In the previous blogs Dave Thomas showed how religious entities shift from movements to institutions. One of the key elements of that shift is the move from persuasive power to coercive power. That shift is not planned, but tends to happen because coercive power is more efficient and gets things done. But when managerial power is applied to matters of faith and belief, it tends to produce compliance and duplicity rather than genuine faith. In this concluding blog, Thomas offers some implications of his study for the Seventh-day Adventist Church. (Jon Paulien)
Any essentially voluntary organization that makes the shift from invitation to mandate in matters of faith brings about a subtle but substantial change in its own nature. It moves, without careful consideration, away from the idea of church as a community of believers toward a hierarchical concept of church as a sanctified organization where centralized power is seen to be essential. In a community of believers, a “problem” is an occasion for fellowship and exhortation and discussion and invitation, for messy interactions. In an organization, it is time to find a policy by way of which compliance or non-compliance can be measured and action taken. And once that kind of shift takes place in a religious movement, it is not very long before “orthodoxy” and “heresy” get defined and life becomes very difficult for those who dissent. In so many cases, this is the very dynamic that, in the course of Christian history, brought death to those who dissented at the hands of those who persuaded themselves that by destroying the dissenters, they were only doing the work of God.
While researching this topic some time ago, I happened upon mention of a fascinating study, Orthodoxy and Heresy in Earliest Christianity, written by Walter Bauer back in 1934. According to Alistair McGrath, who cites this study, the conclusion Bauer came to is that, at least in the early Christian Church Abasic unity did not seem to be located at the level of doctrines, but at the level of relationship with the same Lord. Christian unity lay in the worship of the same Lord, rather than in the formal statement of doctrine (which is how ‘orthodox’ tends to be divined).” (Alistair McGrath, Christian Theology: An Introduction, 5th ed. (Chichester, UK: Wiley-Blackwell, 2011), 113) Bauer goes on to claim that, Aa variety of views which were tolerated in the early church gradually began to be regarded with suspicion by the later church. An orthodox consensus began to emerge, in which opinions that had once been tolerated were discarded as inadequate.@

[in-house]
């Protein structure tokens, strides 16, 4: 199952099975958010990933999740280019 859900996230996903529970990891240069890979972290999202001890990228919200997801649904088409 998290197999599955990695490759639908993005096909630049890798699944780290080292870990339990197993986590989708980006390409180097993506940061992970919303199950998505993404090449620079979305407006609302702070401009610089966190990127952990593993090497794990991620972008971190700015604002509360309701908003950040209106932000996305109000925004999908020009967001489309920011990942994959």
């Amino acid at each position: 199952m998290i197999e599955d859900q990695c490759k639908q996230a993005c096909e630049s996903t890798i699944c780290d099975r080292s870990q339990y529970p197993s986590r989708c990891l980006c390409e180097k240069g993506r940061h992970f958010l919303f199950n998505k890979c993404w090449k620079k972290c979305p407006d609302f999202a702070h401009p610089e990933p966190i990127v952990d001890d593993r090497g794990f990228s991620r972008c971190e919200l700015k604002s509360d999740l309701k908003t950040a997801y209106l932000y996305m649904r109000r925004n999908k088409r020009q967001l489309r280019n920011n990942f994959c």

The operative question immediately becomes one of how this orthodox consensus developed. Bauer=s answer is quite striking, that A>orthodoxy= was the result of the growing power of Rome, which increasingly came to impose its own views upon others, using the term >heresy= to refer to views it rejected.@ In other words, as the Bishop of Rome=s infrastructure-driven power increased, he was able to transition from invitation to mandate. He was able to take more and more initiative to himself and his office and he was able to apply greater and more substantial penalties to those who dissented. This is what brought Bauer to his conclusion, that Athe difference between orthodoxy and heresy often seems arbitrary.@ It appears to be more a derivation of the opinions of those in power than anything else. It is by this process that the Church of Rome grew to such prominence.
Clearly, the rise and role of infrastructure, how it functions and what power it grants to a few, is something that needs very careful thought in believing communities. While necessary, infrastructure in church cannot be left to function like infrastructure in for-profit companies. Is infrastructure using up too many resources? Is it limiting growth by being too fixed? Is it in harmony with an appropriate ecclesiology? Is it giving too much power to too few people? And is the power produced by infrastructure being used for management issues or is it broadly being called upon to also settle matters of belief and commitment? More pertinent to our setting, where is the Seventh-day Adventist Church in all of this? How far along in the Organizational Life-cycle are we? And what kind of language are we using to describe ourselves? How is managerial power being used? And how do we perceive organizational structure, as some kind of missional necessity, or as something quasi-sacred in and of itself? All of these things warrant careful thought and reflection. They warrant our best and collective attentions lest we thoughtlessly transition away from being a mission-driven “community of believers” to something else that probably ought not even to be named among the faithful.